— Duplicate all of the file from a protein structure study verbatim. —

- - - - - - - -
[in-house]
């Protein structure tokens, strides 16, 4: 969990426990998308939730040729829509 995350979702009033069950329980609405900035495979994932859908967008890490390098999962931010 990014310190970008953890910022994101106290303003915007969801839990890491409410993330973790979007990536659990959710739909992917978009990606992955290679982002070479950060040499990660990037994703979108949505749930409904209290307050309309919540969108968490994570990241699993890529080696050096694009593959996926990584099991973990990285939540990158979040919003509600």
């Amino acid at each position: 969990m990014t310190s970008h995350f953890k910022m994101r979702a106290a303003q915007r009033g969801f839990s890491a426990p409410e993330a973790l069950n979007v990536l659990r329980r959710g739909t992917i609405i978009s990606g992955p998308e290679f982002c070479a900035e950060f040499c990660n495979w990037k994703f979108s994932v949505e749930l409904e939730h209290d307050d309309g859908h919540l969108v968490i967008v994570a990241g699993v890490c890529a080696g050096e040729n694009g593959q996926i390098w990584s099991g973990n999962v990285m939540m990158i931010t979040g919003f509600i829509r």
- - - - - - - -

[in-house]
């Protein structure tokens, strides 16, 4: 969990426990998308939730040729829509 995350979702009033069950329980609405900035495979994932859908967008890490390098999962931010 990014310190970008953890910022994101106290303003915007969801839990890491409410993330973790979007990536659990959710739909992917978009990606992955290679982002070479950060040499990660990037994703979108949505749930409904209290307050309309919540969108968490994570990241699993890529080696050096694009593959996926990584099991973990990285939540990158979040919003509600």
């Amino acid at each position: 969990m990014t310190s970008h995350f953890k910022m994101r979702a106290a303003q915007r009033g969801f839990s890491a426990p409410e993330a973790l069950n979007v990536l659990r329980r959710g739909t992917i609405i978009s990606g992955p998308e290679f982002c070479a900035e950060f040499c990660n495979w990037k994703f979108s994932v949505e749930l409904e939730h209290d307050d309309g859908h919540l969108v968490i967008v994570a990241g699993v890490c890529a080696g050096e040729n694009g593959q996926i390098w990584s099991g973990n999962v990285m939540m990158i931010t979040g919003f509600i829509r």